BARNE, [MARION] KITTY (CATHERINE) (17 Nov 1882 – 3 Feb 1961)
(married name Streatfeild)
1930s – 1950s
An in-law of Noel STREATFEILD, and reportedly encouraged by her to try her hand at writing for children, Barne is now best known for her children's fiction, especially She Shall Have Music (1938) and Visitors from London (1940). She focused early in her career on more than a dozen plays, none of which achieved major success. She published six novels for adults—Mother at Large (1938), While the Music Lasted (1943)—a sequel to She Shall Have Music, reprinted in 2016 by Greyladies—Enter Two Musicians (1944), Duet for Sisters (1947), Vespa (1950), and Music Perhaps (1957). Other children's titles include The Amber Gate (1933), The Easter Holidays (1935), Family Footlights (1939), We'll Meet in England (1942), Three and a Pigeon (1944), Musical Honours (1947), a postwar family tale, Dusty's Windmill (1949), Tann's Boarders (1955), and two horse stories, Rosina Copper, the Mystery Mare (1954) and Rosina and Son (1956). I've written about several of her books—see

BARNES, DOROTHY (dates unknown)
Untraced author of one short romantic novel, A Kiss for Fun (1932).

BARNES, MARGARET CAMPBELL (7 Sept 1891 – 1 Apr 1962)
1940s – 1960s
Prominent historical novelist known for her carefully researched and well-written fiction, often about kings and queens. She published nearly a dozen in all, and several of her books remain in print. Titles are Within the Hollow Crown: A Novel of Richard II (1941), Like Us, They Lived (1944, aka The Passionate Brood), My Lady of Cleves: A Novel of Henry VIII and Anne of Cleeves (1946), Brief Gaudy Hour: A Novel of Anne Boleyn (1949), With All My Heart: The Love Story of Catherine of Braganza (1951), The Tudor Rose (1953), Mary of Carisbrooke (1956), Isabel the Fair: The Passionate Novel of Isabel Capet, Wife of Edward II (1957), The King's Fool (1959), The King's Bed: A Novel of the Time of Richard III (1961), and Lady on the Coin (1963).

BARNES, WINIFRED (dates unknown)
Untraced author of story books for small children and books on English grammar, as well as two girls' school stories, The Jewels and Jenny (1948) and Jenny at St Julien's (1949).

BARNES-GRUNDY, MABEL [SARAH] (1 Jan 1869 – 16 Jan 1952)
(née Gaskell, second married name Wileman)
1900s – 1940s
Author of two dozen humorous romances characterized, according to OCEF, by their "extraordinary cheerfulness." Titles include A Thames Camp (1902), described as "a wife's gossipy diary of outings on the Thames and at the seaside," The Vacillations of Hazel (1905), Hilary on Her Own (1908), The Third Miss Wenderby (1911), An Undressed Heroine (1916), A Girl for Sale (1920), Sleeping Dogs (1924), The Strategy of Suzanne (1929), Sally in a Service Flat (1934), Paying Pests (1941), and The Two Miss Speckles (1946). The last is about two sisters living in Bath during World War II.

BARNETTE, IDA [MILLICENT] (13 Aug 1889 – 14 Oct 1977)
1930s – 1960s
Author of nearly three dozen romance and romantic suspense novels, including Innocence (1934), Pretence and Peril (1938), Maiden in
Danger (1951), Love May Not Last (1953), Stained Inheritance (1956), Love Me Tomorrow (1958), Love May Cheat Us (1958), Love on a Cruise (1959), Maiden in Peril (1962), Kiss in the Moonlight (1964), The Heart Must Pause (1965), And Love Is Fire (1967), and The Glamorous Goddess (1969).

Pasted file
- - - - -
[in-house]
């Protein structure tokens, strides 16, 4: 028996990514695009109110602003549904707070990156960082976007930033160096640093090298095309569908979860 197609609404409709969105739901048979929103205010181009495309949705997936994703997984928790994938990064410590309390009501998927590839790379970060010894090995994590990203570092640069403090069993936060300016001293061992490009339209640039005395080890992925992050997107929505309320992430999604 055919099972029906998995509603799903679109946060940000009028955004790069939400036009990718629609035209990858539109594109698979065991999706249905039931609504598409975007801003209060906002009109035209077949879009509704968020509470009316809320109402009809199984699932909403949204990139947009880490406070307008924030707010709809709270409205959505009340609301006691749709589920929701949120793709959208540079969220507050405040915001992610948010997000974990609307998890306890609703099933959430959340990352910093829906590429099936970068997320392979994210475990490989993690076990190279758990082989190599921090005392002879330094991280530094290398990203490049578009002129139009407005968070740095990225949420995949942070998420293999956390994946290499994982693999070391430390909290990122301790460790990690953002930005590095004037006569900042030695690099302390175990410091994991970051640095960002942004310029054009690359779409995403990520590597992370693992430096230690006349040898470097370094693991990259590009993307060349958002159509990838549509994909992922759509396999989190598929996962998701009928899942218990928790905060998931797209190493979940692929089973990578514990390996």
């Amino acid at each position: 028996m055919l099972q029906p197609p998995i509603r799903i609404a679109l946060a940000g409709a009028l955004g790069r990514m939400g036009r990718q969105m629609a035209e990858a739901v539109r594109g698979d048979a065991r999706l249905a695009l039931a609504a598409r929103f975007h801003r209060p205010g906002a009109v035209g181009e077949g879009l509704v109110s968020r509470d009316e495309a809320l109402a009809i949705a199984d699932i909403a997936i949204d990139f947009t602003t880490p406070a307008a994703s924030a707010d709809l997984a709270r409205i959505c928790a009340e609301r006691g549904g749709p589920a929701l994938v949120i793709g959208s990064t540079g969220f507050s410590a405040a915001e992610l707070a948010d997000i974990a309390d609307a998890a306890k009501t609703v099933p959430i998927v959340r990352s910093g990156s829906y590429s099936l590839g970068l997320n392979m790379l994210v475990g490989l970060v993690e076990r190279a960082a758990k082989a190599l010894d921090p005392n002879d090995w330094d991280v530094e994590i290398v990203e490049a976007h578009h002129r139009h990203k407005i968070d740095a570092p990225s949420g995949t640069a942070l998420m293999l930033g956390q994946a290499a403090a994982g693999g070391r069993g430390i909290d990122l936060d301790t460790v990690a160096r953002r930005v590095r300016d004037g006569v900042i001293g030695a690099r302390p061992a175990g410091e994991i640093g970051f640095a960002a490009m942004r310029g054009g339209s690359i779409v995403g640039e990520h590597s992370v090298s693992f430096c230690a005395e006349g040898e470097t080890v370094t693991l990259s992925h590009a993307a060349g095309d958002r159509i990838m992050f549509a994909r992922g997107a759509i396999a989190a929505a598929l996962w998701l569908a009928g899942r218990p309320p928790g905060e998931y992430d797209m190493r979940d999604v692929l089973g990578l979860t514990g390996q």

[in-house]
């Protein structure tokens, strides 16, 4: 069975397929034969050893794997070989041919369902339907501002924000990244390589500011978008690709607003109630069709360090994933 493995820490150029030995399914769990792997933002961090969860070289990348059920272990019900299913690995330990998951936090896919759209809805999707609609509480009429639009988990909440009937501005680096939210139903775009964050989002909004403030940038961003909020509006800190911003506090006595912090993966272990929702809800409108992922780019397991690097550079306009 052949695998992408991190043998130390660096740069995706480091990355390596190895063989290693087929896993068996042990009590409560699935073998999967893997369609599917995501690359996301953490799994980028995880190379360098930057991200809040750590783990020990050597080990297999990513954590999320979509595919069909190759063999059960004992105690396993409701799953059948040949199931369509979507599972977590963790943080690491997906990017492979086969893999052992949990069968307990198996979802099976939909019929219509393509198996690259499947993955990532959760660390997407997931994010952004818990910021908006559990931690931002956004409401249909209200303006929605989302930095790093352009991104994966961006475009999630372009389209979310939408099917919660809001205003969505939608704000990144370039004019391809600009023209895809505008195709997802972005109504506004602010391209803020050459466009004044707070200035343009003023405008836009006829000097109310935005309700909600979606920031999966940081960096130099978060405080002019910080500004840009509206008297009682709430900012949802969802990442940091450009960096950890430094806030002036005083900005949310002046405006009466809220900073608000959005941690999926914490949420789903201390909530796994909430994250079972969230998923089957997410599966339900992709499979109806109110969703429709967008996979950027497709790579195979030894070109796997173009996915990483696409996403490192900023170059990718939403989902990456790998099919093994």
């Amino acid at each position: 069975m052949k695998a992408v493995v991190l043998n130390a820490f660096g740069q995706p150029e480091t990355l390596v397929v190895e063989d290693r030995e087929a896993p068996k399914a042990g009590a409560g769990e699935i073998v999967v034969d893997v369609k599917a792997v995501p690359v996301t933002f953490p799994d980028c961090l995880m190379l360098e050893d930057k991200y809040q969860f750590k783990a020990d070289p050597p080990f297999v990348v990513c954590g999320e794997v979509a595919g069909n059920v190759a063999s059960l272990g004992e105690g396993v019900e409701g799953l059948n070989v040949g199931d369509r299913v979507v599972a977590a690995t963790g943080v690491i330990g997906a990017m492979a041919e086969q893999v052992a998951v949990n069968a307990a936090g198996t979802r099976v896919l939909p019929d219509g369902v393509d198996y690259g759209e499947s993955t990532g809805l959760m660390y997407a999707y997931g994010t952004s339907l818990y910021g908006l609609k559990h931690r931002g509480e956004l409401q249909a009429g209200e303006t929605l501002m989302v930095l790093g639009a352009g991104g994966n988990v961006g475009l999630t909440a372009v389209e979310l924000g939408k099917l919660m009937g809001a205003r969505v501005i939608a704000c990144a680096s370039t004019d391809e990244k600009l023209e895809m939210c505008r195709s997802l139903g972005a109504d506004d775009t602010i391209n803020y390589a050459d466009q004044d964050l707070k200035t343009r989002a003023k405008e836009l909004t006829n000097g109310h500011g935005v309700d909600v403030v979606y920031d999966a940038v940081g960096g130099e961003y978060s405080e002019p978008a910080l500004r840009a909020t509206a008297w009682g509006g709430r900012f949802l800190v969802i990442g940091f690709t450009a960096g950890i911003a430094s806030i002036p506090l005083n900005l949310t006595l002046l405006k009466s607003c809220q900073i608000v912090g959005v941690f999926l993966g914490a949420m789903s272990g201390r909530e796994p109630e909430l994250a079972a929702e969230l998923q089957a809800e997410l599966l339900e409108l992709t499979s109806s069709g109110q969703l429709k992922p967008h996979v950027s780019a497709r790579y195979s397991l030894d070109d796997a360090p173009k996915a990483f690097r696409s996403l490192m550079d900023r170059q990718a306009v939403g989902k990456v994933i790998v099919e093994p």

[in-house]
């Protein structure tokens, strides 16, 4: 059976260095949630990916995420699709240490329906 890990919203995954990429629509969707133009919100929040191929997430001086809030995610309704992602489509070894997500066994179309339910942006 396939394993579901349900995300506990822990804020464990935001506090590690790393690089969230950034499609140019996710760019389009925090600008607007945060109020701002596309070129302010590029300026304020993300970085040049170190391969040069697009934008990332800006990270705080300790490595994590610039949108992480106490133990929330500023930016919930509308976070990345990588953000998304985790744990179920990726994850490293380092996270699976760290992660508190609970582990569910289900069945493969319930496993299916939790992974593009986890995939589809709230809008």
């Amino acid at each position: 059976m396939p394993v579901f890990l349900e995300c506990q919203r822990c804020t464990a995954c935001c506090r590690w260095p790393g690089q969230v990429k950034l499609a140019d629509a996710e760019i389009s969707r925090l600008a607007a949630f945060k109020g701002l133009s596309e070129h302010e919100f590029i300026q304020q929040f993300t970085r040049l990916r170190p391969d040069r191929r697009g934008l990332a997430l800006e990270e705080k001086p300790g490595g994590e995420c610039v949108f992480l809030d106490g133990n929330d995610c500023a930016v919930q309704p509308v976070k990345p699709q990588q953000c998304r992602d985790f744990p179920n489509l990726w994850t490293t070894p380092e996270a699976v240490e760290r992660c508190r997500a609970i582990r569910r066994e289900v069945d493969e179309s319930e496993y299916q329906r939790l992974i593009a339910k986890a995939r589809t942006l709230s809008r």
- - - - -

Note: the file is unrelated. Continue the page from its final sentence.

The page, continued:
BARON, F[????]. (dates unknown)
Untraced author of several children's titles, including one girls' school story, The Mystery of the Silver Statuette (1948), as well as Olive Dawson's Secret (1946), Pip Kin Seeks the Wizard (1946), The Flodden Rubies (1947), The King Works Magic (1947), and Chums Divided (1947).

BARR, AMELIA [EDITH] (29 Mar 1831 – 10 Mar 1919)
(née Huddleston)
1880s – 1910s
Born in England and emigrated to the U.S. in her twenties. Author of nearly 30 novels, including Romance and Reality (1872), A Daughter of Fife (1886), A Bow of Orange Ribbon (1886), A Border Shepherdess (1887), A Rose of a Hundred Leaves (1891), Bernicia (1895), The Maid of Maiden Lane (1900), Thyra Varrick (1903), Cecilia's Lovers (1906), The Strawberry Handkerchief (1908), A Reconstructed Marriage (1910), Sheila Vedder (1911), and
The Measure of a Man (1915). Her memoir, All the Days of My Life, appeared in 1913.

BARRATT, KATHLEEN [IRENE] (20 Sept 1910 – 28 Dec 2003)
(uncertain but probable identification)
1940s – 1950s
Author of four novels. Her first, To Fight Another Day (1947), is set in a girls' high school and deals with the conflicts between the senior mistress and a new headmistress, both of whom are alumni of the school. Her second, The Fault Undone (1949), is about an unmarried mother—one review called it a “[s]low, frigid, unromantic romance of a pedagogue and a girl who once made a mistake.” Her other two, about which information is lacking, are The Bright Lantern (1954) and Future in the Past (1956). If our identification of her is correct (and Kathleen Irene Barratt was indeed a schoolteacher, which fits well with her debut's themes), then she must be the Kathleen Irene Barratt who published an earlier volume of poetry, Visions & Fancies in Verse (1926).

BARRETT, ANNE [MAINWARING] (7 May 1911 – 20 Dec 1986)
(née Gillett, earlier married name Boxer)
1950s – 1960s
Author of seven children's titles. Her debut, Caterpillar Hill (1950), seems to have fantasy and time travel elements. Stolen Summer (1951) is the story of a girl and her widowed mother spending a summer in Dorset, while The Dark Island (1952) is about children on holiday in Ireland. The Journey of Johnny Rew (1954), also set in Dorset, is about a boy orphaned in the Blitz searching for his parents' origins. Songberd's Grove (1957), a runner up for the Carnegie Medal, is about two children fighting a neighborhood bully in London—the Guardian reviewer said the climactic scene was "as wild and ingenius as any Ealing comedy." Her other books were Sheila Burton: Dental Assistant (1956) and Midway (1967). Barrett's daughter came across some fascinating recollections her mother wrote about life in the A.T.S. in wartime Weymouth and shared them here.